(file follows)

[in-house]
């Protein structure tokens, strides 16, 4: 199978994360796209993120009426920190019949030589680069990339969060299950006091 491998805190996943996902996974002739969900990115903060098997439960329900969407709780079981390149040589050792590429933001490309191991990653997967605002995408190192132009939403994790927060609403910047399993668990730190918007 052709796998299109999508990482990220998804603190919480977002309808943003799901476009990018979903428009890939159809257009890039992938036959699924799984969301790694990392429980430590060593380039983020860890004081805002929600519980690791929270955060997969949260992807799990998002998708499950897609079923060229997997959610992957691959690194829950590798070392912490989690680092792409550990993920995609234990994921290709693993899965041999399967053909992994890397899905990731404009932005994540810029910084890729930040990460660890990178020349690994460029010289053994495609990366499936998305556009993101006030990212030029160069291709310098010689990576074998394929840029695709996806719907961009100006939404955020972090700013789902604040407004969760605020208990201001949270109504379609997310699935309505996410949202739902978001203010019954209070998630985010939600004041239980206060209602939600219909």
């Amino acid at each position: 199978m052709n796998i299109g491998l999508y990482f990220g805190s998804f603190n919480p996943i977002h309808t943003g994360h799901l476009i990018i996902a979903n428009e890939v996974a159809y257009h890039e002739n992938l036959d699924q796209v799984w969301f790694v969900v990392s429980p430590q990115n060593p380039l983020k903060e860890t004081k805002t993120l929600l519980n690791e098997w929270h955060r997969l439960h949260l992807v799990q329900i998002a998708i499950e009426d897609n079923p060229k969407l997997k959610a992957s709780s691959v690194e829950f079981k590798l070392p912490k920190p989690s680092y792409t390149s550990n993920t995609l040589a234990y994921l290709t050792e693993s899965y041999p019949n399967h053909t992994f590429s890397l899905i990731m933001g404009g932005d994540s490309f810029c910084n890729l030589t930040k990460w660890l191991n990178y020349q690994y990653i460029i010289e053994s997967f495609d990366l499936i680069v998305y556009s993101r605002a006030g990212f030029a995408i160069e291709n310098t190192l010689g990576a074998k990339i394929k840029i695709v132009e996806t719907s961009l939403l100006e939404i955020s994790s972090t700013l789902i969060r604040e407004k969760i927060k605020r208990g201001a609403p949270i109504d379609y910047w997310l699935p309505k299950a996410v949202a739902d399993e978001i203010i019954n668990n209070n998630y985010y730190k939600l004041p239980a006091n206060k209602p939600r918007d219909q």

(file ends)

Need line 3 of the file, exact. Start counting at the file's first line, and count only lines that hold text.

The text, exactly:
């Amino acid at each position: 199978m052709n796998i299109g491998l999508y990482f990220g805190s998804f603190n919480p996943i977002h309808t943003g994360h799901l476009i990018i996902a979903n428009e890939v996974a159809y257009h890039e002739n992938l036959d699924q796209v799984w969301f790694v969900v990392s429980p430590q990115n060593p380039l983020k903060e860890t004081k805002t993120l929600l519980n690791e098997w929270h955060r997969l439960h949260l992807v799990q329900i998002a998708i499950e009426d897609n079923p060229k969407l997997k959610a992957s709780s691959v690194e829950f079981k590798l070392p912490k920190p989690s680092y792409t390149s550990n993920t995609l040589a234990y994921l290709t050792e693993s899965y041999p019949n399967h053909t992994f590429s890397l899905i990731m933001g404009g932005d994540s490309f810029c910084n890729l030589t930040k990460w660890l191991n990178y020349q690994y990653i460029i010289e053994s997967f495609d990366l499936i680069v998305y556009s993101r605002a006030g990212f030029a995408i160069e291709n310098t190192l010689g990576a074998k990339i394929k840029i695709v132009e996806t719907s961009l939403l100006e939404i955020s994790s972090t700013l789902i969060r604040e407004k969760i927060k605020r208990g201001a609403p949270i109504d379609y910047w997310l699935p309505k299950a996410v949202a739902d399993e978001i203010i019954n668990n209070n998630y985010y730190k939600l004041p239980a006091n206060k209602p939600r918007d219909q």